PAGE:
In an effort to increase the testing of Windows 10 Insider builds Microsoft has committed to sending out more frequent but still reliable builds to the Windows 10 Slow Ring where early versions of the operating system can be utilized in more production settings.
Microsoft intends to enable this by starting to service the Slow Ring with Quality Updates based on bugs caught in the Fast Ring using the following process:
- Microsoft evaluates the quality of flights in Fast. Microsoft looks at the quality of Fast Ring flights on a daily basis using feedback from internal selfhosting and Insiders.
- Microsoft triage any proposed bugs blocking Slow. Microsoft sends bugs blocking a Slow Ring release to the feature teams who get issues fixed and into the branch in 3-5 days. Once checked in, the fixes are packaged into a latest cumulative update (LCU).
- Microsoft test and deliver the serviced Slow build to Insiders. Microsoft does another round of internal selfhost testing of the build with the LCU fixes to make sure everything works. The Feature Update and service packages (quality update) are then delivered to the Slow ring at the same time.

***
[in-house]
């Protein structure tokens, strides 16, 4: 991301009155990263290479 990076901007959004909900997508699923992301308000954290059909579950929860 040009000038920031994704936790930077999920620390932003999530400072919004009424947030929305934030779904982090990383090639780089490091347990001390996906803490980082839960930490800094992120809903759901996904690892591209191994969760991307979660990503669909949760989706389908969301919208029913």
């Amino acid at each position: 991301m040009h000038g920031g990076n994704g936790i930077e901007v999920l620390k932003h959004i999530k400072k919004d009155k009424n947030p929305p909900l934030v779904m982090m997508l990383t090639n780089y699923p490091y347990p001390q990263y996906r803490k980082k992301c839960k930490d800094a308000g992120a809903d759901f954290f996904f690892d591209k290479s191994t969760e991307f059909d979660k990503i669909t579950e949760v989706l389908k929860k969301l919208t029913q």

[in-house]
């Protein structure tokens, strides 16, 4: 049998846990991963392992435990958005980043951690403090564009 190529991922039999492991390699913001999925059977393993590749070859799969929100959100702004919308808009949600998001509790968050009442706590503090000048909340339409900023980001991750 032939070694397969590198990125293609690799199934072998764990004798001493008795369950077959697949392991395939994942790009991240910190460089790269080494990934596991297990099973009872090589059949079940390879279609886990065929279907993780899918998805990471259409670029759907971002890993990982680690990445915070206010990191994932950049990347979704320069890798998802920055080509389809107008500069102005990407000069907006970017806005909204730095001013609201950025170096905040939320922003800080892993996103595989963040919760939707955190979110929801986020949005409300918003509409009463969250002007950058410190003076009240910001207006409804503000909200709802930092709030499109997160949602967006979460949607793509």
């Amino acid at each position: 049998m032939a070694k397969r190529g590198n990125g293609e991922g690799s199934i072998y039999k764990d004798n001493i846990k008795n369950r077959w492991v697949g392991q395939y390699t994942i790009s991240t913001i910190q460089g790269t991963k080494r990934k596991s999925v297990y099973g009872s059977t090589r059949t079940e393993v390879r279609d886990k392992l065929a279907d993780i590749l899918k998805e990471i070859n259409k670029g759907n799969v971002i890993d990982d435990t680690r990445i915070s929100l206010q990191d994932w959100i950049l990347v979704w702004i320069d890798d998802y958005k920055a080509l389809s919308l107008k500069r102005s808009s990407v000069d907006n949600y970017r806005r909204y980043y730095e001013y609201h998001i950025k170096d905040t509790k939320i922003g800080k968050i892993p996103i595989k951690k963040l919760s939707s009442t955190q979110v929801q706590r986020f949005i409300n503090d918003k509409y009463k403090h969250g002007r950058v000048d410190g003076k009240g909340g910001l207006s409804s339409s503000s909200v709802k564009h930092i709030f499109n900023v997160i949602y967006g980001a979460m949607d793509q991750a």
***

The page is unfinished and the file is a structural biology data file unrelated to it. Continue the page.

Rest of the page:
Microsoft says this process allows them to stabilize a Fast Ring build even in the early stages of a release cycle, and have committed to sending out a new Slow Ring Update (consisting of a Fast Ring Update that has been stabilized with selective fixes) once per month.
As mentioned earlier, Microsoft hopes this approach will means Slow Ring updates are more frequent, and offer earlier access to new features that would normally only available in the Fast Ring, but would still be of high enough quality that companies can run 1% of their PCs on the Slow Ring, giving them an opportunity to evaluate the OS in production much earlier and give Microsoft more valuable feedback.
The plan was announced all the way back at Build 2018, but will be used in the development of RS6 in the main, and we wonder if it would have helped catch issues such as the File Deletion bug earlier.
Read more detail in Microsoft’s blog post here.